all that jazz

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Sun on JPA

A few weeks ago I attended the Sun Tech Days in Sydney. I was pretty impressed with the breakfast they provided. In fact, all the food was great. The whole place had a really geeky feel to it, and I really liked that too. However, the presentations left me feeling that the whole thing was a waste of time. To be fair, some of the presentations were good. It was excellent to hear James Gosling. But the majority of the presentations I went to were terrible.

I don't think my standards are too high in having this gripe, at one level, Sun provided me with free food and a day where I could mix with like minded people, I shouldn't be complaining. But it just frustrated me so much because Sun could have done so much more for not only me, but also themselves at this event. The whole event is one gigantic sales pitch, and I'm ok with that. I want Sun to get me excited about their products, I want Sun to get me excited about Java development, I want Sun to pitch their best sales pitch at me, do their best to make me want to drop everything that is not Sun, and follow them. Not that I would necessarily do that, but I at least want Sun to sell themselves to me if I go to an event like this. But I think they failed to do that. I'm going to use one particular session, the session on JPA, as an example of how they missed the mark, but most of the sessions I felt were the same.

My expectations from the JPA session were that Sun would sell me JPA. I love Hibernate, I use it for all my database access, I know how it works intimately, and I am very quick to recommend it as the best tool for ORM to every man and his dog. The big problem for me is that part of my reason for loving it is based in my ignorance, I've only briefly touched JPA, and I've never used Toplink or JDO, they could all be miles ahead of Hibernate, but I wouldn't know. This is why I went to JPA session. I wanted to be given reasons why I should try it, I wanted to be given insights into the future of JPA that will make it the best ORM API to use. So when the session ended up being JPA101 - This is how to map an entity with annotations, this is how to do inheritance, this is how to write a query in JPAQL, you can imagine my disappointment.

I'm not sure who Sun is expecting to come to their tech days. But I'll take a guess at the sort of people that do come. For a start, they are people that take an interest in modern Java frameworks, if they weren't, they wouldn't be at the days. They are developers, if they aren't developers then they definitely wouldn't be interested in JPA101 anyway. And they're people that take the initiative to do research and learn about new technologies themselves, otherwise they wouldn't have found out about the tech days to start with. So, I would expect the people described above to have all had experience with at least one of the leading ORM tools. A JPA101 would have been way too simple for almost the entire audience.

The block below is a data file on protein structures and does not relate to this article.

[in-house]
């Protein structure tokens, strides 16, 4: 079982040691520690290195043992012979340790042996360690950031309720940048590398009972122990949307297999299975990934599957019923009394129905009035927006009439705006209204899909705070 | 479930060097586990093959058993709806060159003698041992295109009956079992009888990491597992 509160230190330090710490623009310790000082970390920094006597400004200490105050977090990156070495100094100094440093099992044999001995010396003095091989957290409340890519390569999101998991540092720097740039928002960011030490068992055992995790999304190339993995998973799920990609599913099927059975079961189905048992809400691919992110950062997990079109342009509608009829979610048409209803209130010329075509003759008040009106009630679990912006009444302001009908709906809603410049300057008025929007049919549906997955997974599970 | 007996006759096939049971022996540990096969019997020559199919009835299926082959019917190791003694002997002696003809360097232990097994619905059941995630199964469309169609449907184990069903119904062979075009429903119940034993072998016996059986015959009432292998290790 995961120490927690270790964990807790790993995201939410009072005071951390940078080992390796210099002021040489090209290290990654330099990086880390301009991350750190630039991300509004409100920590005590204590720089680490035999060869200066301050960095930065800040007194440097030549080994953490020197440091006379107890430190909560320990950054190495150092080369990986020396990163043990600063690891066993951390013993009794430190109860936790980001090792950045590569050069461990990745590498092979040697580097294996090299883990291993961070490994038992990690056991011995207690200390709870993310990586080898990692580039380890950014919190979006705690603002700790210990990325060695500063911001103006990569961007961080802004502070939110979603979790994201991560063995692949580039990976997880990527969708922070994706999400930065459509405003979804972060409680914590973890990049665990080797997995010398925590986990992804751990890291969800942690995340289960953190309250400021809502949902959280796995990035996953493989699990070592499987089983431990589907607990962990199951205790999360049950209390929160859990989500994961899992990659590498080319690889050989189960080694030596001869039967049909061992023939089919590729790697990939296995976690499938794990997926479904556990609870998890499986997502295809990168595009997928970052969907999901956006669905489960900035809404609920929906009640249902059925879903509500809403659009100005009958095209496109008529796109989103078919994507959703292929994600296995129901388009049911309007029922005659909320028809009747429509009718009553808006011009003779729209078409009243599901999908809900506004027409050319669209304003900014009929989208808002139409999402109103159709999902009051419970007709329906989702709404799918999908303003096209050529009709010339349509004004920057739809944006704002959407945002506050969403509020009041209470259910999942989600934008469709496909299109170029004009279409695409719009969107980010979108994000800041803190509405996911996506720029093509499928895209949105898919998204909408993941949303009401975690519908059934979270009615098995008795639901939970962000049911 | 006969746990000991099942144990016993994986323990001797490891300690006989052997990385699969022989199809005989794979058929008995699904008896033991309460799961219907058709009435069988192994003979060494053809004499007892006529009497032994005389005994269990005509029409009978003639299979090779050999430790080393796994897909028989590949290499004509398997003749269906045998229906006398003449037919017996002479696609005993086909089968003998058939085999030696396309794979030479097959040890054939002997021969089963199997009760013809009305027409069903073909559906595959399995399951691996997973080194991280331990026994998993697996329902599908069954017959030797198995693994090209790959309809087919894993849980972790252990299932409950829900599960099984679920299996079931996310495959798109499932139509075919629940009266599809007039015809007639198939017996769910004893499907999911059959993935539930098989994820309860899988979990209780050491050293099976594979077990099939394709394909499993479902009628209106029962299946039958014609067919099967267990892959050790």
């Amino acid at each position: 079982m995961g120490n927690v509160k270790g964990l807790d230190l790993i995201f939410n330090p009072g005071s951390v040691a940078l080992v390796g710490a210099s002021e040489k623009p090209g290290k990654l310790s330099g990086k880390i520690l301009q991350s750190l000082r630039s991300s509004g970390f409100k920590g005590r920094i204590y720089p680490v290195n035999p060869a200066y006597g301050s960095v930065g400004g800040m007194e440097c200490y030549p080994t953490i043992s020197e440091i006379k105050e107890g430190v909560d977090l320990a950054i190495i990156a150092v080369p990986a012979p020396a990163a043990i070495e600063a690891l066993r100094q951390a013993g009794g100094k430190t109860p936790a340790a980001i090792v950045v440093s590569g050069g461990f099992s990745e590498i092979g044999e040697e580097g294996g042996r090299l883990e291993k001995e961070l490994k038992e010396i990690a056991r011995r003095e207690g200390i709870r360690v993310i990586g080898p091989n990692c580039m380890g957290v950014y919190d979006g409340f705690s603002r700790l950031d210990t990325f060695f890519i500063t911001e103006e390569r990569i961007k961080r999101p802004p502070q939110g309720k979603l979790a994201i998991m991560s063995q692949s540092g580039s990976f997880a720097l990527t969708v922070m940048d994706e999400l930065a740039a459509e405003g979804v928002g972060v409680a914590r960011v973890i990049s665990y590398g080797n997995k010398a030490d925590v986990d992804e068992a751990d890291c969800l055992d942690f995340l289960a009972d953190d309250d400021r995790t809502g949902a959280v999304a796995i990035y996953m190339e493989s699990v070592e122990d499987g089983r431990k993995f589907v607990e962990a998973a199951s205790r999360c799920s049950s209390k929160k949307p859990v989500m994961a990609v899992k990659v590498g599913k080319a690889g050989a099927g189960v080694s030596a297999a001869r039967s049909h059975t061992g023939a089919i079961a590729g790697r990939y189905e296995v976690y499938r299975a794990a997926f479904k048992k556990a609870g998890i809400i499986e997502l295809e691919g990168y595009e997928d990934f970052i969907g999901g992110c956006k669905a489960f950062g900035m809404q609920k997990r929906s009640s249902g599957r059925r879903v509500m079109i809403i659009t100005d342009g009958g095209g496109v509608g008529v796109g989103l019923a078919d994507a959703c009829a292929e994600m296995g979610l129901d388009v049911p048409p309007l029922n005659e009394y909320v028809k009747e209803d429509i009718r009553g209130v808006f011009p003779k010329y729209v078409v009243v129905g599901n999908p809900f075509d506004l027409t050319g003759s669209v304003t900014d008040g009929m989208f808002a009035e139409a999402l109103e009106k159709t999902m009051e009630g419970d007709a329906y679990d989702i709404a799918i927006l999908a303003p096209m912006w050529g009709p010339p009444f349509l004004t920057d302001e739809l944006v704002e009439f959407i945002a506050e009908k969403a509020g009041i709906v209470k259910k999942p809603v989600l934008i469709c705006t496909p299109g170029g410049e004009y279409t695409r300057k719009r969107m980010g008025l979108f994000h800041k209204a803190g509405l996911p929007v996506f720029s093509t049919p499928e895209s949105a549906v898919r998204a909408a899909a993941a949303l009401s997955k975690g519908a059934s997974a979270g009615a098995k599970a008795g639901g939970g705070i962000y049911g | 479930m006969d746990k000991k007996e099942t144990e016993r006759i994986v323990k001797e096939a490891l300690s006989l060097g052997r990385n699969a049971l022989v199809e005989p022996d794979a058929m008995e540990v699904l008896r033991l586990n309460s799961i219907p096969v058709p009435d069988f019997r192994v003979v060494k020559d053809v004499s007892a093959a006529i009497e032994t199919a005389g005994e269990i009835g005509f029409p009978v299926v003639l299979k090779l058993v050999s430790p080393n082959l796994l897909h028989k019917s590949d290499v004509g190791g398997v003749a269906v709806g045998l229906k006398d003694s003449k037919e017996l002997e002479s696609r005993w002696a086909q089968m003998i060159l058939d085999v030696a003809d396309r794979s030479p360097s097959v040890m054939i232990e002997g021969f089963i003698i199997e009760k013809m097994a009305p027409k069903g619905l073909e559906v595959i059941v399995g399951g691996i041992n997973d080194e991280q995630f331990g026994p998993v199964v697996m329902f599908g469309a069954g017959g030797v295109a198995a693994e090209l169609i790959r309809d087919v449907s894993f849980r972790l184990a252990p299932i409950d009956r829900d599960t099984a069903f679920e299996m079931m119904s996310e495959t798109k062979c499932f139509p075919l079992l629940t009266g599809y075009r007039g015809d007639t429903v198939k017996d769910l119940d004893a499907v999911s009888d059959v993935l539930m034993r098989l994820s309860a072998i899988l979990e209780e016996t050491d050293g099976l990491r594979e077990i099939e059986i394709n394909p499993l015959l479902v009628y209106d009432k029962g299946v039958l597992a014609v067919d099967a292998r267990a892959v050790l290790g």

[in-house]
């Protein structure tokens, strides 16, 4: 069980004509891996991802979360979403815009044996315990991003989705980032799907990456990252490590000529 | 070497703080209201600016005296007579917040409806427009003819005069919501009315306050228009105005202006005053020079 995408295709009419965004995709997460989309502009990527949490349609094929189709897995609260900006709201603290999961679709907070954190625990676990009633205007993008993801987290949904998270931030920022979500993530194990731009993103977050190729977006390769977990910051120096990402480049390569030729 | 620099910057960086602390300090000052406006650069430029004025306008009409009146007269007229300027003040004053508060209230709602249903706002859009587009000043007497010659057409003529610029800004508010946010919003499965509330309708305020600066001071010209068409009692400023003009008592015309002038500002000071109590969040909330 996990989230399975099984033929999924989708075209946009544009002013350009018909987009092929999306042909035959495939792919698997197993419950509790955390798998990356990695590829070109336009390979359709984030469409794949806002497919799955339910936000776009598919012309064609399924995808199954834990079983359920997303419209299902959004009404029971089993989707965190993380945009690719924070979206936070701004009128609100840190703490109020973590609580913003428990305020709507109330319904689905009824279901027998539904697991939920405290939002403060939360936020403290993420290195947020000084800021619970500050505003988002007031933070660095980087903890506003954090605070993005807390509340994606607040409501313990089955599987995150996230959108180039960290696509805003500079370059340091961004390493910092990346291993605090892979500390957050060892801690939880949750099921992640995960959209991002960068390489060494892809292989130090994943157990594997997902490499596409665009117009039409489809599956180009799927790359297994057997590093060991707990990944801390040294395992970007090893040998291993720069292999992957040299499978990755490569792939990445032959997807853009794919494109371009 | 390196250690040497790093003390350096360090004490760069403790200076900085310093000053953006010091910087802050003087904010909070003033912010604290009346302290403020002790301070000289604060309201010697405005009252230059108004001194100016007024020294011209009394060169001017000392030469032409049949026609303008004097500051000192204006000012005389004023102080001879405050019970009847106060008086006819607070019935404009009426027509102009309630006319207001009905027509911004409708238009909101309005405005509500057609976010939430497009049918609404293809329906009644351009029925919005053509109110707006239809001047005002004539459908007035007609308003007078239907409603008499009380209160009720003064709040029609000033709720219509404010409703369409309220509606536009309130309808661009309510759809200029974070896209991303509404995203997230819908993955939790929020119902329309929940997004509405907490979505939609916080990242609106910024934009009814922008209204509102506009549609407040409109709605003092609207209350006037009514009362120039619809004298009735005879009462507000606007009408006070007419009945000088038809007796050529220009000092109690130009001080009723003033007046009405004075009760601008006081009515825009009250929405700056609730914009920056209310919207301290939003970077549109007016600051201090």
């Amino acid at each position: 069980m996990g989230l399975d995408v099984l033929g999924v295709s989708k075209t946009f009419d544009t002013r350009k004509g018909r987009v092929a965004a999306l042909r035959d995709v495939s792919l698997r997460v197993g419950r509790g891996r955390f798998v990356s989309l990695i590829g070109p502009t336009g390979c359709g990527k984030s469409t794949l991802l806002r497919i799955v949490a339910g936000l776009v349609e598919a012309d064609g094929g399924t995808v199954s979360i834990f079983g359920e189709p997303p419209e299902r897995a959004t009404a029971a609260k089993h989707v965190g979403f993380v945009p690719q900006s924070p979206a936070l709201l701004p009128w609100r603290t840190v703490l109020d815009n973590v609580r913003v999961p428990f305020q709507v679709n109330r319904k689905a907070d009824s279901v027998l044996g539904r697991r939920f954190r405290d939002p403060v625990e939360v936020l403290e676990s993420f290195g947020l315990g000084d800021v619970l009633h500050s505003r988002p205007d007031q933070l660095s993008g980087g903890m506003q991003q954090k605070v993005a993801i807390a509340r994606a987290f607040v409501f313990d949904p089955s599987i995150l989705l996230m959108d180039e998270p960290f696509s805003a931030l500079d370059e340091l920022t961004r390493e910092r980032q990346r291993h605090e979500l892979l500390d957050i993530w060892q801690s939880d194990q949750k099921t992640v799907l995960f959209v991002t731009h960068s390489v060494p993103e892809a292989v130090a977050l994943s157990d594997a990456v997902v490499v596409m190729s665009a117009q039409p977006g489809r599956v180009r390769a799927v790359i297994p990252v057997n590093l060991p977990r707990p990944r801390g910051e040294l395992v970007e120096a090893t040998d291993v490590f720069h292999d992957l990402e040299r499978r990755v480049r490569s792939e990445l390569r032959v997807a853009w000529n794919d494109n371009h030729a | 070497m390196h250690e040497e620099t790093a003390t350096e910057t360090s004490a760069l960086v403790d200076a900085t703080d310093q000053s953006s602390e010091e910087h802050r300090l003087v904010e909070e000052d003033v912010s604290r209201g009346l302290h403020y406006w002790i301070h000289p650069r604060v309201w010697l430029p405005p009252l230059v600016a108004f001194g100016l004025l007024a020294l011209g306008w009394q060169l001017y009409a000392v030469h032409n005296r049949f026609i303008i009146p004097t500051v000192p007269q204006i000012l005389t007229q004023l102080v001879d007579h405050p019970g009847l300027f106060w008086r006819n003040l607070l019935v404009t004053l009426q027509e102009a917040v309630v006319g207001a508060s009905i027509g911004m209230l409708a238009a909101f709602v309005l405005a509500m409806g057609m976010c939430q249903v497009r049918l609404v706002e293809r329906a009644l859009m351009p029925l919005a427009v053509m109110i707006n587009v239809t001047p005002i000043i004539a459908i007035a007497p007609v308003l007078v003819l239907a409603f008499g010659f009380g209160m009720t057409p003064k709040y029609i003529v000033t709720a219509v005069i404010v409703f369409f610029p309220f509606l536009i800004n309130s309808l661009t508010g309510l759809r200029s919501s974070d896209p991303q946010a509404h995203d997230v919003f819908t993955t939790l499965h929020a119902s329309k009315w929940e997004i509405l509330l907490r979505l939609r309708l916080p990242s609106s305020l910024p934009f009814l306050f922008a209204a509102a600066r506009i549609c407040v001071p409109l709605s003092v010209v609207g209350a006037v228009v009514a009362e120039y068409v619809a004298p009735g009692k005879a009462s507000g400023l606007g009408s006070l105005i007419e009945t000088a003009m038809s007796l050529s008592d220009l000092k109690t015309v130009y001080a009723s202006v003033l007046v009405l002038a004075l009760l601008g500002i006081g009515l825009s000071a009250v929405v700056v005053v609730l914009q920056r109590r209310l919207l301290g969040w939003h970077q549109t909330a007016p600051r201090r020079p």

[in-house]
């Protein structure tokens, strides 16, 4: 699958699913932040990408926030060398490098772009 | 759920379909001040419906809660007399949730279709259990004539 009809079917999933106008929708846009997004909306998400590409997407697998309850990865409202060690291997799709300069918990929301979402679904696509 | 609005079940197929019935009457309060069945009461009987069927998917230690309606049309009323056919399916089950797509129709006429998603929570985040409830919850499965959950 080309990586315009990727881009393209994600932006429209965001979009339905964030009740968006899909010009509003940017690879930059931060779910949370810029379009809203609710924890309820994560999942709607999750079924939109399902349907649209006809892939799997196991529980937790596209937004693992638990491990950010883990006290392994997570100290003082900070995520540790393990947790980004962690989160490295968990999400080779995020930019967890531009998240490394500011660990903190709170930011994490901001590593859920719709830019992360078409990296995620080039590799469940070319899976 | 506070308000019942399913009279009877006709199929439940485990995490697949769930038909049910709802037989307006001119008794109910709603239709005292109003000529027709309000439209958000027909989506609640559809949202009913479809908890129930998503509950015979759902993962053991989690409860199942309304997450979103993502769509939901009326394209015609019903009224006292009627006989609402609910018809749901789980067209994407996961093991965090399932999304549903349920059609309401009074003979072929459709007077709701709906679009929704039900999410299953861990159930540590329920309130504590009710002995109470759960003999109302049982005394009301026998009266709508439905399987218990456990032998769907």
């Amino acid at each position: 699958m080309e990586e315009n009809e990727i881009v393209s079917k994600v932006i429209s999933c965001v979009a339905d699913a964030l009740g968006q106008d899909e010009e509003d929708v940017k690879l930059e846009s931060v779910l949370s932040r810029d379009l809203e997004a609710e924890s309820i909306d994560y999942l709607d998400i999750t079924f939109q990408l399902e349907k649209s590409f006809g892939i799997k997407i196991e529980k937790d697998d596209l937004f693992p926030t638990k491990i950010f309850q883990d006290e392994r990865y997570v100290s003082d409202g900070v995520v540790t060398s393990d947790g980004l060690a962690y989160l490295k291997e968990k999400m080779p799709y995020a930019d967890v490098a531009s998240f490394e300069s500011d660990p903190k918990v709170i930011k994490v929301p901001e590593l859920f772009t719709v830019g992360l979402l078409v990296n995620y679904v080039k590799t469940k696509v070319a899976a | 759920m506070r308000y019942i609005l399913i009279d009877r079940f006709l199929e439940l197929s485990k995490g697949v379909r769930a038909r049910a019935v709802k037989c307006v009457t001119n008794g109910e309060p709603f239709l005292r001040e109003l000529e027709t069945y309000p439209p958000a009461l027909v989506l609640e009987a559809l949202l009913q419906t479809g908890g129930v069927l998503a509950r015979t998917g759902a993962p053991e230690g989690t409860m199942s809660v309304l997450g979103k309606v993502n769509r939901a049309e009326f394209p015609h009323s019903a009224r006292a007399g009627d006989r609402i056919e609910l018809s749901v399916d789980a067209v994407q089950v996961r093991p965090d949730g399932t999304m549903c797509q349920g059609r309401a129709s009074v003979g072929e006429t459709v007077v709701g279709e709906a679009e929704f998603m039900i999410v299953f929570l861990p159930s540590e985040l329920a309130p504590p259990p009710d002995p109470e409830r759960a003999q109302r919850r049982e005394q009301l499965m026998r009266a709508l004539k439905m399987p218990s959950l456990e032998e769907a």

In want of more meat on JPA, I asked a question about the future of JPA. "Is it likely that in the future JPA will support collections of basic types, eg Strings, Integers, Dates?". I was shocked by the presenters response. It wasn't that he didn't know the answer to the question, he didn't understand the question. After asking me to repeat the question, he said "well, it does support it". I said no it doesn't, and someone else in the audience piped up and agreed with me, adding that you could map collections of basic types using TopLink or Hibernate extensions. To which the presenter replied "there's your answer". The presenter had no idea. Anyone with real world experience in an ORM tool would have encountered a time when they would have wanted a collection of basic types, and an expert in JPA would know that JPA doesn't support this. I wanted to know why it doesn't support it, maybe there's a good reason, maybe they felt there were difficulties in how to specify it and so left it for the next release. This guy clearly was not an expert in JPA, and clearly had never used JPA in the real world. I doubt if he had any experience beyond learning enough to give the presentation, it's likely that someone else wrote the presentation and he just went off that persons notes.

So I was very disappointed overall with the Sun Tech Days. It was marketed at professionals, but most of the sessions were targeted at newbies. I hope there's someone at Sun that understands JPA, if they can't get that person to give a presentation, maybe they should look into getting local respected industry professionals to give the presentations, that would be a lot more helpful. Until Sun does that, I don't think I'll return.

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Hi! My name is James Roper, and I am a software developer with a particular interest in open source development and trying new things. I program in Scala, Java, Go, PHP, Python and Javascript, and I work for Lightbend as the architect of Kalix. I also have a full life outside the world of IT, enjoy playing a variety of musical instruments and sports, and currently I live in Canberra.